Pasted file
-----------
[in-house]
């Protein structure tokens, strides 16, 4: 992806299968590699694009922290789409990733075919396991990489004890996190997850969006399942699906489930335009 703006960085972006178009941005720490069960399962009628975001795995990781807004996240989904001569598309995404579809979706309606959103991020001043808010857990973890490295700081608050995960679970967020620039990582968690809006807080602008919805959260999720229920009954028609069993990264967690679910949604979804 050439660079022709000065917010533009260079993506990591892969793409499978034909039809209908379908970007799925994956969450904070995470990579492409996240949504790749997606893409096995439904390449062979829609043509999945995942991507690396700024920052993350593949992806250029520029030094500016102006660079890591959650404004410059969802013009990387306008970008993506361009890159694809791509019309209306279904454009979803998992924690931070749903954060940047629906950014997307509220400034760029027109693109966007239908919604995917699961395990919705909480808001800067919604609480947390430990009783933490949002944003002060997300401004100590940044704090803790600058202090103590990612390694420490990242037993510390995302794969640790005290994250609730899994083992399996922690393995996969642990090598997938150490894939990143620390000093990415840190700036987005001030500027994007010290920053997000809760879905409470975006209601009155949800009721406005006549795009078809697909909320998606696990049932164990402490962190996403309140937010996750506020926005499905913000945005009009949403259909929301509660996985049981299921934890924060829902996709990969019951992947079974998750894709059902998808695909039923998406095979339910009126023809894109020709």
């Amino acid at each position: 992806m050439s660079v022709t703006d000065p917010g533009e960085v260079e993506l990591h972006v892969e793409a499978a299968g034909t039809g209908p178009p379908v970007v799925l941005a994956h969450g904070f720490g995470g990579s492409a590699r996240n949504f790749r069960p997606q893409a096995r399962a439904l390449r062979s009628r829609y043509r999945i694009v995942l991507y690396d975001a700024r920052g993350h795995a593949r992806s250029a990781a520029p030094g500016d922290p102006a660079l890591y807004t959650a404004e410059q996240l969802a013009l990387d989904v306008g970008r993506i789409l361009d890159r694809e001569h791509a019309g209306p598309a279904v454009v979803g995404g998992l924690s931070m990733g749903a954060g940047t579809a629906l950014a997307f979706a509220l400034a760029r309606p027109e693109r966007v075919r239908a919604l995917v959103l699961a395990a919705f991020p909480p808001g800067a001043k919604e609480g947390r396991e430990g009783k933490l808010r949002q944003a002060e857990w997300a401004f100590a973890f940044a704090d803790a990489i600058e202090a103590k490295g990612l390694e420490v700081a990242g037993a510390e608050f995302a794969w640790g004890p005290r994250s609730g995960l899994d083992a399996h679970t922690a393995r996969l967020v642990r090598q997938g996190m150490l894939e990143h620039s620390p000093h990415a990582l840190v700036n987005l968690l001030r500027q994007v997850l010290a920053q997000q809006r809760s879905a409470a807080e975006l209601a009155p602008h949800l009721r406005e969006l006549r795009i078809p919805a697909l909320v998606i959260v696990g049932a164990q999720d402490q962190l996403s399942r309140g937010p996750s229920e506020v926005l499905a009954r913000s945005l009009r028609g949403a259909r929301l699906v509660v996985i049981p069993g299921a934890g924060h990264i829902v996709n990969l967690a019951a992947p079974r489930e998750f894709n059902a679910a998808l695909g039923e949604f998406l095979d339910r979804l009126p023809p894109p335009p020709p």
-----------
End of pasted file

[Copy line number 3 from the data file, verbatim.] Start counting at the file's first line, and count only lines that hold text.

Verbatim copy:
């Amino acid at each position: 992806m050439s660079v022709t703006d000065p917010g533009e960085v260079e993506l990591h972006v892969e793409a499978a299968g034909t039809g209908p178009p379908v970007v799925l941005a994956h969450g904070f720490g995470g990579s492409a590699r996240n949504f790749r069960p997606q893409a096995r399962a439904l390449r062979s009628r829609y043509r999945i694009v995942l991507y690396d975001a700024r920052g993350h795995a593949r992806s250029a990781a520029p030094g500016d922290p102006a660079l890591y807004t959650a404004e410059q996240l969802a013009l990387d989904v306008g970008r993506i789409l361009d890159r694809e001569h791509a019309g209306p598309a279904v454009v979803g995404g998992l924690s931070m990733g749903a954060g940047t579809a629906l950014a997307f979706a509220l400034a760029r309606p027109e693109r966007v075919r239908a919604l995917v959103l699961a395990a919705f991020p909480p808001g800067a001043k919604e609480g947390r396991e430990g009783k933490l808010r949002q944003a002060e857990w997300a401004f100590a973890f940044a704090d803790a990489i600058e202090a103590k490295g990612l390694e420490v700081a990242g037993a510390e608050f995302a794969w640790g004890p005290r994250s609730g995960l899994d083992a399996h679970t922690a393995r996969l967020v642990r090598q997938g996190m150490l894939e990143h620039s620390p000093h990415a990582l840190v700036n987005l968690l001030r500027q994007v997850l010290a920053q997000q809006r809760s879905a409470a807080e975006l209601a009155p602008h949800l009721r406005e969006l006549r795009i078809p919805a697909l909320v998606i959260v696990g049932a164990q999720d402490q962190l996403s399942r309140g937010p996750s229920e506020v926005l499905a009954r913000s945005l009009r028609g949403a259909r929301l699906v509660v996985i049981p069993g299921a934890g924060h990264i829902v996709n990969l967690a019951a992947p079974r489930e998750f894709n059902a679910a998808l695909g039923e949604f998406l095979d339910r979804l009126p023809p894109p335009p020709p």